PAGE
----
Or, Shantaya thought as she leveled the kind of curse at Janiqua that only sisters can throw at each other, Benny would be keeping Jacob downstairs and out of your hair if someone didn’t decide to distract him somehow. She shifted to the side just enough to look at Jacob. He was big and blocky — as expected of a football jock. He had a kind of puggly face with a bit of gap between his front teeth that could’ve been fixed with braces but hadn’t been. When they were younger the other kids used to call him ‘Bunny’ to tease him about it — at least, until the growth spurts hit and he started flattening people who annoyed him.
Now, Jacob’s face wasn’t cute or cartoony. His eyes were pinched together and he had a scowl that Shantaya had seen in the hallways before: the look that meant someone was about to get knocked down and kicked around for daring to ‘not look where they were going’ and run into him. As though anyone didn’t realize he was the one who decided to plow into them.
But Shantaya’s attention was pulled away from Jacob by Jeremy. He abruptly straightened. “Jacob,” he said softly — almost silently. Jeremy’s chest rose and fell as he started to breathe heavier, and the muscles in his arms knotted and flexed as though seized with the urge to lash out. But it was Jeremy’s face that made Shantaya back away another step.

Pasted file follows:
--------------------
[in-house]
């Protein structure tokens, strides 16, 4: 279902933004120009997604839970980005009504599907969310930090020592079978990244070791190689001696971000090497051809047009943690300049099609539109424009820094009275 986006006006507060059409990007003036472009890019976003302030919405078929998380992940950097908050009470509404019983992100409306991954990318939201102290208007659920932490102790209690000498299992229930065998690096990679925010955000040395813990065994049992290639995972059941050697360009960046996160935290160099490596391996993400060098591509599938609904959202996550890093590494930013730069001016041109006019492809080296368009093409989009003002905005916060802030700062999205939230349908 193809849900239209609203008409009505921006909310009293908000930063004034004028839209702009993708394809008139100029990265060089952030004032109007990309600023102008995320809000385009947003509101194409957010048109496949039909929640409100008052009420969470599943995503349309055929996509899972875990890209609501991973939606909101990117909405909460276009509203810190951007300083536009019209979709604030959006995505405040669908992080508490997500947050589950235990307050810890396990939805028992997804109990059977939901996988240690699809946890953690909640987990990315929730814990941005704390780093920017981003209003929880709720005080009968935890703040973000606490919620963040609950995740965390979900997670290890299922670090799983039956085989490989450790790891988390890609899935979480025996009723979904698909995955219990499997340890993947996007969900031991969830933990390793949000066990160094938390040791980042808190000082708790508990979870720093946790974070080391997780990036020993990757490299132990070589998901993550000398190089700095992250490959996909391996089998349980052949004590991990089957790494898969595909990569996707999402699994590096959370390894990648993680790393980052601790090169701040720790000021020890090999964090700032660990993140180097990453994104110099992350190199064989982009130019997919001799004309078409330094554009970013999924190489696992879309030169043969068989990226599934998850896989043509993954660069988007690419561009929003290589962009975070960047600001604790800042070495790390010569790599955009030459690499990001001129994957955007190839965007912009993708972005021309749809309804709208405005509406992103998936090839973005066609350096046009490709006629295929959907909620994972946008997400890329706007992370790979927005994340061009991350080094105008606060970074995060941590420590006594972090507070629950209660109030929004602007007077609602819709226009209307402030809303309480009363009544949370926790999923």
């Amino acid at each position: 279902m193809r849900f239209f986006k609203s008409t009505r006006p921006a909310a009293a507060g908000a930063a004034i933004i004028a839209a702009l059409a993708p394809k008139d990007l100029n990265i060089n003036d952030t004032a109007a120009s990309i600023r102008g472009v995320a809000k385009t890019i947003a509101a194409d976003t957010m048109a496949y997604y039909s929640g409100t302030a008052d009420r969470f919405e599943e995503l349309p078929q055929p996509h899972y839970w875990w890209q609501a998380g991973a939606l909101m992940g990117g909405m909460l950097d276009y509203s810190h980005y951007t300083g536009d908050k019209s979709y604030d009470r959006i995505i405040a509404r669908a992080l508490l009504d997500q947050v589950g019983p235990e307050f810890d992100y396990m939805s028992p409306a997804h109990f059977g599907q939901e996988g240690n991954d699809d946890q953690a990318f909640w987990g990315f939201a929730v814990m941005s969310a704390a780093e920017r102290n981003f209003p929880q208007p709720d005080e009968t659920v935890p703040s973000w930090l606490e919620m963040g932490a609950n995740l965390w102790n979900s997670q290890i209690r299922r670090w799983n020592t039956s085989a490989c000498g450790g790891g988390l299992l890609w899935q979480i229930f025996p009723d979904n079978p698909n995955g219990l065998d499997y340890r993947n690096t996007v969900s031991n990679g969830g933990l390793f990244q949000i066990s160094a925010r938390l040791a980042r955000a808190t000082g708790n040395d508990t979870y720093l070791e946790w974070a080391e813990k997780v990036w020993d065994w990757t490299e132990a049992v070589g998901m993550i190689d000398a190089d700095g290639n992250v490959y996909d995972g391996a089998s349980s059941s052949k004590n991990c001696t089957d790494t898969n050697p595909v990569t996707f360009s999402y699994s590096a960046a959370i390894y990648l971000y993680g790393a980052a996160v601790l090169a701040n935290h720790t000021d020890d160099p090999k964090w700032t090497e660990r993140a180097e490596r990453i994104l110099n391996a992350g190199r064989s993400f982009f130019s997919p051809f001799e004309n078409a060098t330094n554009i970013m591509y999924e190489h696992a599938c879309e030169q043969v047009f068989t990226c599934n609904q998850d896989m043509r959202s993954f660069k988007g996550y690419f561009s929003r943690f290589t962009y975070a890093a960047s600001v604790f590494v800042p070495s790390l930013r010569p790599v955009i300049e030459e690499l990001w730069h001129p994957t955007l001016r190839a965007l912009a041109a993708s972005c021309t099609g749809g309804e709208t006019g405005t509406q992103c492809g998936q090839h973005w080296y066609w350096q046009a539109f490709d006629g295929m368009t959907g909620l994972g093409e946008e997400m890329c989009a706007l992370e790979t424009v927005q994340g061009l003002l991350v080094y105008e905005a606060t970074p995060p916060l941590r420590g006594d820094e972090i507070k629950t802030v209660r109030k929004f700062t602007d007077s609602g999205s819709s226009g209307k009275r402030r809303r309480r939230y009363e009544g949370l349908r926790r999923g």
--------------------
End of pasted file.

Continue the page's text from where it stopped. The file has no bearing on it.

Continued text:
Shantaya had recoiled at Jeremy’s expression. His eyes had widened, but the rest of his face went completely blank — almost like it had forgotten how to show emotion. Then his eyes drifted closed. Once they were shut his lip curled, and then Jeremy’s eyes reopened as angry slits. His gaze was skewed to the side, as though he could see Jacob’s approach from the corner of his eye, despite Jacob being behind him still. Jeremy’s nostrils flared. “Shantaya,” Jeremy repeated in a low, dangerous voice — too quietly for Jacob to hear — “you really need to go.”
“Jeremy?” Shantaya asked nervously. Her flight instinct had long since gotten too loud for her to ignore, but she’d never felt it in the context of Jeremy before — and that emotional dissonance was keeping her from giving in to it. Usually she was the one who had to stand up to Jacob’s teasing for him.